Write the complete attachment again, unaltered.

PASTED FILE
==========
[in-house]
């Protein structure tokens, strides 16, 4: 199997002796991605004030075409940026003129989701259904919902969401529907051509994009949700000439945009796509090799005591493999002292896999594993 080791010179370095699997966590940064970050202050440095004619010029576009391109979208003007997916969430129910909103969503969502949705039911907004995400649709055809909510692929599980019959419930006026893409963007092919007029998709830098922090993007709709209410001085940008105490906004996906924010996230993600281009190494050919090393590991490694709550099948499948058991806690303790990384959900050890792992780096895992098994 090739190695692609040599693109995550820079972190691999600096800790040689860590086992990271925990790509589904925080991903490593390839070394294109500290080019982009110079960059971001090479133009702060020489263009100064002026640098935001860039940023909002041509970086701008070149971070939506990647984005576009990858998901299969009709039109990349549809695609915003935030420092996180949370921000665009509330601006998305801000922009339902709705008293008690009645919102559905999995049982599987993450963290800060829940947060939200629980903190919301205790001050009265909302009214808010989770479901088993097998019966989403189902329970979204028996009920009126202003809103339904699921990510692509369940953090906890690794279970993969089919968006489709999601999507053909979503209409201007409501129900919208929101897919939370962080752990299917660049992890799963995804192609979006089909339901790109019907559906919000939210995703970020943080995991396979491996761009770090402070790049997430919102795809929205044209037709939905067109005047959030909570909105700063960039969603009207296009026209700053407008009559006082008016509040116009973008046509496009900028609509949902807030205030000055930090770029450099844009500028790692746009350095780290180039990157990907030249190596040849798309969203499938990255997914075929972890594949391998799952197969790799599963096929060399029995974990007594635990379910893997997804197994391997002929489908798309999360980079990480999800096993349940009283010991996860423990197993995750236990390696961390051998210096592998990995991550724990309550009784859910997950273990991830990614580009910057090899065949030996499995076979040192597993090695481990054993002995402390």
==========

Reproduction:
[in-house]
């Protein structure tokens, strides 16, 4: 199997002796991605004030075409940026003129989701259904919902969401529907051509994009949700000439945009796509090799005591493999002292896999594993 080791010179370095699997966590940064970050202050440095004619010029576009391109979208003007997916969430129910909103969503969502949705039911907004995400649709055809909510692929599980019959419930006026893409963007092919007029998709830098922090993007709709209410001085940008105490906004996906924010996230993600281009190494050919090393590991490694709550099948499948058991806690303790990384959900050890792992780096895992098994 090739190695692609040599693109995550820079972190691999600096800790040689860590086992990271925990790509589904925080991903490593390839070394294109500290080019982009110079960059971001090479133009702060020489263009100064002026640098935001860039940023909002041509970086701008070149971070939506990647984005576009990858998901299969009709039109990349549809695609915003935030420092996180949370921000665009509330601006998305801000922009339902709705008293008690009645919102559905999995049982599987993450963290800060829940947060939200629980903190919301205790001050009265909302009214808010989770479901088993097998019966989403189902329970979204028996009920009126202003809103339904699921990510692509369940953090906890690794279970993969089919968006489709999601999507053909979503209409201007409501129900919208929101897919939370962080752990299917660049992890799963995804192609979006089909339901790109019907559906919000939210995703970020943080995991396979491996761009770090402070790049997430919102795809929205044209037709939905067109005047959030909570909105700063960039969603009207296009026209700053407008009559006082008016509040116009973008046509496009900028609509949902807030205030000055930090770029450099844009500028790692746009350095780290180039990157990907030249190596040849798309969203499938990255997914075929972890594949391998799952197969790799599963096929060399029995974990007594635990379910893997997804197994391997002929489908798309999360980079990480999800096993349940009283010991996860423990197993995750236990390696961390051998210096592998990995991550724990309550009784859910997950273990991830990614580009910057090899065949030996499995076979040192597993090695481990054993002995402390």